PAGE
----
If you’re a gamer, or have even a passing interest in video games, you’re probably familiar with the debate over whether or not video games can be considered “art.” Of course, the people who engage in this debate can’t even agree on a definition of the word “art,” which makes any resolution of the question pretty much impossible.
However, one related question that people have debated for as long as video games have existed, and has been addressed by the courts in recent years, is whether or not the First Amendment’s guarantee of free speech applies to video games.
After all, there’s little question that it applies to books, films, plays, photographs, music, and virtually every other expressive medium in existence.
However, there has been some question about whether or not the protections afforded to other mediums apply to video games. While the answers to the questions “are games art?” and “does the First Amendment apply to games?” are not directly dependent on one another (there is no legal definition of “art,” so you don’t need to determine whether or not games are art in order to determine if the Constitution protects them), they are somewhat related.
For example, if a federal court rules that the First Amendment protects video games, essentially freeing game makers to tell whatever types of stories they want, in whatever manner they want, that will likely serve as a big step for the general public to accept games as a “real” art form.
So, that’s the question: are video games considered “speech” for the purposes of the First Amendment? And if so, what does that actually mean for them as a medium?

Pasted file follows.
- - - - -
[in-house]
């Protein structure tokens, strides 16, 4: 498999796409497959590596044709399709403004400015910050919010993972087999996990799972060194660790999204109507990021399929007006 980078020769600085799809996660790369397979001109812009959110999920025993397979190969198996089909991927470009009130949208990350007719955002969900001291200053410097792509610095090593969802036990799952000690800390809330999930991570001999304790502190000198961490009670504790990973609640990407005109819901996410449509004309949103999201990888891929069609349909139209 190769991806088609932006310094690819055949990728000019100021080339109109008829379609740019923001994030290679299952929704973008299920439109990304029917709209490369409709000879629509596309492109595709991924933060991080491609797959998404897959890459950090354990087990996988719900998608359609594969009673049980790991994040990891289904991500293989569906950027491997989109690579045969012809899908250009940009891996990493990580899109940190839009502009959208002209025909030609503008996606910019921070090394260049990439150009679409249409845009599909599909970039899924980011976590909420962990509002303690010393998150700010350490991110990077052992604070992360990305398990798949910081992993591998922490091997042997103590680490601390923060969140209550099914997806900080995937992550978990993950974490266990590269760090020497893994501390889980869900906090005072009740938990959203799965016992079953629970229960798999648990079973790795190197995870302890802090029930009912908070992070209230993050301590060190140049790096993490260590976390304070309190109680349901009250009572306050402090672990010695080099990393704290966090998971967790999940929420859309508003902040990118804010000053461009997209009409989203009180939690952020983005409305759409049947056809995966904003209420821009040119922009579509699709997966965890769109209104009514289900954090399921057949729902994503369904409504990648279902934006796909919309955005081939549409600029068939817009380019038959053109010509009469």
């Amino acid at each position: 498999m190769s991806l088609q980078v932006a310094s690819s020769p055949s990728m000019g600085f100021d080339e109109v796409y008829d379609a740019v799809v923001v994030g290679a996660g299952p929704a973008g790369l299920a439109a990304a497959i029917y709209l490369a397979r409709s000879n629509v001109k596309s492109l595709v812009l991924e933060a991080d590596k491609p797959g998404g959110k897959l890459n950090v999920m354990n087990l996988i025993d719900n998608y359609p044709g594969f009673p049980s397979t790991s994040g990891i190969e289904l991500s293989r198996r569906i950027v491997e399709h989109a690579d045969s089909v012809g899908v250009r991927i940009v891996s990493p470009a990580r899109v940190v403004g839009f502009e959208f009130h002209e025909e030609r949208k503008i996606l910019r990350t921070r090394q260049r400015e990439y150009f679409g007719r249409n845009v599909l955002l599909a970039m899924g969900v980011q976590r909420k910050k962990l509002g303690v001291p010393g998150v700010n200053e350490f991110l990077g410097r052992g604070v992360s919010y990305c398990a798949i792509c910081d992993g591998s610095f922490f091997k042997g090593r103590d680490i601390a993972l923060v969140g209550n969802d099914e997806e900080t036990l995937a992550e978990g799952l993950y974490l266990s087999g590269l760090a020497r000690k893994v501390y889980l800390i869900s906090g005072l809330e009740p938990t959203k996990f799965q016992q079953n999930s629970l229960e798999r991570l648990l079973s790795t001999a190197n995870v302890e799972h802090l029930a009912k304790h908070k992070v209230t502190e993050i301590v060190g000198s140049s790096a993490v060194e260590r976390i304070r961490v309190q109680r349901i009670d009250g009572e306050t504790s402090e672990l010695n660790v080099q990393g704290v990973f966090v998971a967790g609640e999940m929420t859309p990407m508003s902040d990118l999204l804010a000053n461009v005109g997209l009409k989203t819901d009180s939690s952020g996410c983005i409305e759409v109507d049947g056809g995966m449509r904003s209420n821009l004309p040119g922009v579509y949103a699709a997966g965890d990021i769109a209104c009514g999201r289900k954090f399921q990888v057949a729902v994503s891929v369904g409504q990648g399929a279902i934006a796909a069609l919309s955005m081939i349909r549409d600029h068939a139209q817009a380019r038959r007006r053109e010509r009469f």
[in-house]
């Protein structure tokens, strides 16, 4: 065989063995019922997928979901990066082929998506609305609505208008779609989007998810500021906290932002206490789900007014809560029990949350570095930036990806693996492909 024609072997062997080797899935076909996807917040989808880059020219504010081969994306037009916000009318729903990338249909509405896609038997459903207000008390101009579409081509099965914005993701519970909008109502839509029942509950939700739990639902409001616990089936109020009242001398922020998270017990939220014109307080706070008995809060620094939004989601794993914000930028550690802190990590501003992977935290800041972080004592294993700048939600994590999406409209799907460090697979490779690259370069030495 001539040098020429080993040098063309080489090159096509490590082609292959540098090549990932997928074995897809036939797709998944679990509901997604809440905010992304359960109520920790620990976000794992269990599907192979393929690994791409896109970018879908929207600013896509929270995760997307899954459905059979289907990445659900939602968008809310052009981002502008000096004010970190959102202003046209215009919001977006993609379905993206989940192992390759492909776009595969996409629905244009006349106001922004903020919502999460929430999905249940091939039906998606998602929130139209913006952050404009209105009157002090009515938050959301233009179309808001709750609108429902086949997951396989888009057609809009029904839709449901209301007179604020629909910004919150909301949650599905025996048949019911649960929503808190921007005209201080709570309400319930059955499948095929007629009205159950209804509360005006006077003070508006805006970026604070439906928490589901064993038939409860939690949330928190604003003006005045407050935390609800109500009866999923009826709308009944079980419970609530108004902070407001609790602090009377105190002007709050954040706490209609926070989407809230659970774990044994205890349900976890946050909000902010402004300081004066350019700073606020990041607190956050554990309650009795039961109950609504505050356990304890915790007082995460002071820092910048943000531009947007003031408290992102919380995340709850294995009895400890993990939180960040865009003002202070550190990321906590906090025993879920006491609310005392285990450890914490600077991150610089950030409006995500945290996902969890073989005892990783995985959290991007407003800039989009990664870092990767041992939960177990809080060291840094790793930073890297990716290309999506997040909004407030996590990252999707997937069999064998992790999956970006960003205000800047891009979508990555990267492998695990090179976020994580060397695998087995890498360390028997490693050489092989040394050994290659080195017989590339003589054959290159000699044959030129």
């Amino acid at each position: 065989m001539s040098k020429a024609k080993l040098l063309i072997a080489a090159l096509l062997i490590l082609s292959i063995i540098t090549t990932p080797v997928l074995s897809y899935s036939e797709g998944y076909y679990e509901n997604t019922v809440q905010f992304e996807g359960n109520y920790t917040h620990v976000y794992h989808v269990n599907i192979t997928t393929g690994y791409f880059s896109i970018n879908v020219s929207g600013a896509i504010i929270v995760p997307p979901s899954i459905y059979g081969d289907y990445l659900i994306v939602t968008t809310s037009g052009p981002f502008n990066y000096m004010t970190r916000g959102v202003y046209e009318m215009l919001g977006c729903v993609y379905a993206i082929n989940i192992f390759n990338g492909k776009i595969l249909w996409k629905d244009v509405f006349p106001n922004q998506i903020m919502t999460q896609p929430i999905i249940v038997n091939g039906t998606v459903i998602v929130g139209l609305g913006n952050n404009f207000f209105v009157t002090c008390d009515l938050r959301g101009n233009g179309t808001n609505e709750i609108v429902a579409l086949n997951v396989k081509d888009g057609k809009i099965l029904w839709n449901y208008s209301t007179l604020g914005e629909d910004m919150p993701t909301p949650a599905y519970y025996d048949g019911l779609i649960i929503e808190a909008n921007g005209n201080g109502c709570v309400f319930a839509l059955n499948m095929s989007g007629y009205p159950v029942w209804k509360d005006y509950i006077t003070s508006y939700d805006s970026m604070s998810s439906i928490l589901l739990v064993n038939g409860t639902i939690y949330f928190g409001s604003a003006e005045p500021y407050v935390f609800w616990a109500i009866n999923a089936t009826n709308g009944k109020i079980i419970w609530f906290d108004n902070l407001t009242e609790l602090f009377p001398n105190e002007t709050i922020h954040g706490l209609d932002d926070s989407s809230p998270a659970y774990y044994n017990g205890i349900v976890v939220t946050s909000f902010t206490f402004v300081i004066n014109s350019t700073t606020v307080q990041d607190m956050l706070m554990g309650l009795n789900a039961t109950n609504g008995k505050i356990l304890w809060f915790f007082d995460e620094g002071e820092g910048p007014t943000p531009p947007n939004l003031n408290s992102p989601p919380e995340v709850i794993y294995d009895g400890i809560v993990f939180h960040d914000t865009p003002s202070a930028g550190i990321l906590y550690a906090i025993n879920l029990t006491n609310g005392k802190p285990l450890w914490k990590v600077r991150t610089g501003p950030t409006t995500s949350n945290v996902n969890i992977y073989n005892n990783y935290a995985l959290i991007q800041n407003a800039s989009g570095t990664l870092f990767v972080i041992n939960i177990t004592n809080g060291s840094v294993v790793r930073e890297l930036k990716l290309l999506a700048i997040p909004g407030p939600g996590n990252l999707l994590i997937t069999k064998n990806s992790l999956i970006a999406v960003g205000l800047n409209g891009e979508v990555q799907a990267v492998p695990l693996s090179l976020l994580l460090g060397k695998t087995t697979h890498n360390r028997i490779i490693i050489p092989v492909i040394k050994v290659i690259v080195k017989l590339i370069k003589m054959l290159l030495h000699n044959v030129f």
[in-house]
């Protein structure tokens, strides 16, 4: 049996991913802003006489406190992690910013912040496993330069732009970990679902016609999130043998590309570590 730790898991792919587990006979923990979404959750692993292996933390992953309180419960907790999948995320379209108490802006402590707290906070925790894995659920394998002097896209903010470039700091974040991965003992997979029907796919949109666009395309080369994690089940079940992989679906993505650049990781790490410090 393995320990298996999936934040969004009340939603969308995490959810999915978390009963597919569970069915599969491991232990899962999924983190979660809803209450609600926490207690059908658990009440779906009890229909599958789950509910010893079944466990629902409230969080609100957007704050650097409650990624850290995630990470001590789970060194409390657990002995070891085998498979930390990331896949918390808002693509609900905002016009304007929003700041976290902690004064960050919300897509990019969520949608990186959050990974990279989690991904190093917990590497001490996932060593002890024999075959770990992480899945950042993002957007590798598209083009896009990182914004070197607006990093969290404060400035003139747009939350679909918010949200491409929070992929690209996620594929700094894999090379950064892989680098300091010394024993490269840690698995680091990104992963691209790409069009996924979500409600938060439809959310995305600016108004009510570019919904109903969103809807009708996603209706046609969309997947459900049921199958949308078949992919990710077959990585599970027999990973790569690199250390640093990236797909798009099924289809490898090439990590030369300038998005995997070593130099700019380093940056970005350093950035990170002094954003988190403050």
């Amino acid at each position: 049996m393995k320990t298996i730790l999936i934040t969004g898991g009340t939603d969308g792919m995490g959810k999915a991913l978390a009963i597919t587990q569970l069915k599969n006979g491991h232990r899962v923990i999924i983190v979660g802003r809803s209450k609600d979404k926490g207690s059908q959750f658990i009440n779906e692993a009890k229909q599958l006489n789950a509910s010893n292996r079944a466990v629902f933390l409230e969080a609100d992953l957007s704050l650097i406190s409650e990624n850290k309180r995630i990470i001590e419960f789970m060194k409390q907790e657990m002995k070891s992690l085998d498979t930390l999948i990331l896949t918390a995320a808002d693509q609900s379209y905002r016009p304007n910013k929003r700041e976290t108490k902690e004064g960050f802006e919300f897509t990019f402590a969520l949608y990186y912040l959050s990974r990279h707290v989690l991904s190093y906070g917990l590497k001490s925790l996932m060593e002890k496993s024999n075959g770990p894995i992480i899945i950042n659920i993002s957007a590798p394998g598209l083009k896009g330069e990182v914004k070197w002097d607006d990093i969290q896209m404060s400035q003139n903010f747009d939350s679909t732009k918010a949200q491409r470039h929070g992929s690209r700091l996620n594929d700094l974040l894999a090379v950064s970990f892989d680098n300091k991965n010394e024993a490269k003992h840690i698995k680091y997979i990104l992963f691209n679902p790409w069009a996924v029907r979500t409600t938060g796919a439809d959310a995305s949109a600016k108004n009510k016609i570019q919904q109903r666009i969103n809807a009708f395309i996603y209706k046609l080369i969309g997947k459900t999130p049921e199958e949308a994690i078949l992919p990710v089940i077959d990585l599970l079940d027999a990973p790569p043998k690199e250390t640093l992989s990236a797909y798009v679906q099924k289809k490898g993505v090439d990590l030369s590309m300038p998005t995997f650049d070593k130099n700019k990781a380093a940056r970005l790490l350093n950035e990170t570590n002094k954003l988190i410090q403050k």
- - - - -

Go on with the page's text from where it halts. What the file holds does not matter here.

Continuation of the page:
First of all, I should lay out what the First Amendment actually says about speech. It says “Congress shall make no law respecting an establishment of religion, or prohibiting the free exercise thereof, or abridging the freedom of speech, or of the press, or the right of the people peaceably to assemble, and to petition the Government for a redress of grievances.”
The Supreme Court has long held that the right to say whatever you want, whenever you want, is not absolute. For example, defamation, fraud, and incitement of violence are all acts that can be carried out with words alone, so they arguably constitute “speech.” However, it’s well-accepted that the First Amendment was not meant to protect such activities.
The Supreme Court has also held that regulations of the time, place, and manner of speech (for example, requiring organizations to get permits before staging a march down a public street) are generally allowed.
However, any restriction on the content of speech is very difficult for the government to justify in court.
The state of California found this out the hard way when they passed a law which would have banned game retailers from selling M-rated games to anyone under the age of 18, and required such games to have a large label on their cover that read “18+.”
This law was challenged in a federal court, and eventually made its way up to the Supreme Court. The Court held that the law was unconstitutional, because it amounted to a content-based restriction on speech.
So, the short answer to the question posed in this article is, yes, the right to free speech does apply to video games.
However, it’s important to note that the right to free speech only restricts the actions of the government, not private parties.
So, while it’s clear that states cannot pass laws that ban the sale of certain video games to certain groups of people (such as minors), that doesn’t mean that a video game retailer has to sell you a game if it doesn’t want to.
While game ratings are not the law, many retailers (responsibly, in my opinion) have a strict policy against selling M-rated video games to children. If you attempt to buy such a game, and are asked for I.D., or the sale is refused outright, you won’t be able to seek any legal relief, at least not under the First Amendment.
Because video games are a relatively new medium, and as developers use them to tell increasingly mature and complicated stories, it’s likely that we’ll see more high-profile cases involving video games and free speech in the future. The fact that a court has held that the right to free speech applies to games is a big step. However, it’s unlikely that the debate is going to end there.